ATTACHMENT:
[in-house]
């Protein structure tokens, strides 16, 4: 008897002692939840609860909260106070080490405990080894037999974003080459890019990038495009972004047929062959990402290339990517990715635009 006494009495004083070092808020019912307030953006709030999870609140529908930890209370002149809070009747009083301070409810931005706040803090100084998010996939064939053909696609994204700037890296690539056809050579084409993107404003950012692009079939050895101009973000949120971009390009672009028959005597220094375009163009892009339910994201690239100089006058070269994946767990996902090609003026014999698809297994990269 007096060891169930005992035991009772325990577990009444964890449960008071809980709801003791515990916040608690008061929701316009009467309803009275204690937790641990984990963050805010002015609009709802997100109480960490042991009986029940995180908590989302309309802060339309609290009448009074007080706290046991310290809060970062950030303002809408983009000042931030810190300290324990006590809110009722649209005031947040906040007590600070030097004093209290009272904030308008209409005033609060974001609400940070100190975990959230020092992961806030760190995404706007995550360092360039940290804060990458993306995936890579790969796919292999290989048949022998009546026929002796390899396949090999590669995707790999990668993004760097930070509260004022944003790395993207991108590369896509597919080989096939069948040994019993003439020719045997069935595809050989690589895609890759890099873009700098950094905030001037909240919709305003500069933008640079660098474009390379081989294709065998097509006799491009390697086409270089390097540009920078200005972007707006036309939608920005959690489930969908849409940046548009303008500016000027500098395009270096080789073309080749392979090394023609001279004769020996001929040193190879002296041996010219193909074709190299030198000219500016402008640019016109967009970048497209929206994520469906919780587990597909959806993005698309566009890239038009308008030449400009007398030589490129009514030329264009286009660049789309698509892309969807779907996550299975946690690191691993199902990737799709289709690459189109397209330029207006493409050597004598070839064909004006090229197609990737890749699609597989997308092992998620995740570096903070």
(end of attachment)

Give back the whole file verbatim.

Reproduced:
[in-house]
């Protein structure tokens, strides 16, 4: 008897002692939840609860909260106070080490405990080894037999974003080459890019990038495009972004047929062959990402290339990517990715635009 006494009495004083070092808020019912307030953006709030999870609140529908930890209370002149809070009747009083301070409810931005706040803090100084998010996939064939053909696609994204700037890296690539056809050579084409993107404003950012692009079939050895101009973000949120971009390009672009028959005597220094375009163009892009339910994201690239100089006058070269994946767990996902090609003026014999698809297994990269 007096060891169930005992035991009772325990577990009444964890449960008071809980709801003791515990916040608690008061929701316009009467309803009275204690937790641990984990963050805010002015609009709802997100109480960490042991009986029940995180908590989302309309802060339309609290009448009074007080706290046991310290809060970062950030303002809408983009000042931030810190300290324990006590809110009722649209005031947040906040007590600070030097004093209290009272904030308008209409005033609060974001609400940070100190975990959230020092992961806030760190995404706007995550360092360039940290804060990458993306995936890579790969796919292999290989048949022998009546026929002796390899396949090999590669995707790999990668993004760097930070509260004022944003790395993207991108590369896509597919080989096939069948040994019993003439020719045997069935595809050989690589895609890759890099873009700098950094905030001037909240919709305003500069933008640079660098474009390379081989294709065998097509006799491009390697086409270089390097540009920078200005972007707006036309939608920005959690489930969908849409940046548009303008500016000027500098395009270096080789073309080749392979090394023609001279004769020996001929040193190879002296041996010219193909074709190299030198000219500016402008640019016109967009970048497209929206994520469906919780587990597909959806993005698309566009890239038009308008030449400009007398030589490129009514030329264009286009660049789309698509892309969807779907996550299975946690690191691993199902990737799709289709690459189109397209330029207006493409050597004598070839064909004006090229197609990737890749699609597989997308092992998620995740570096903070």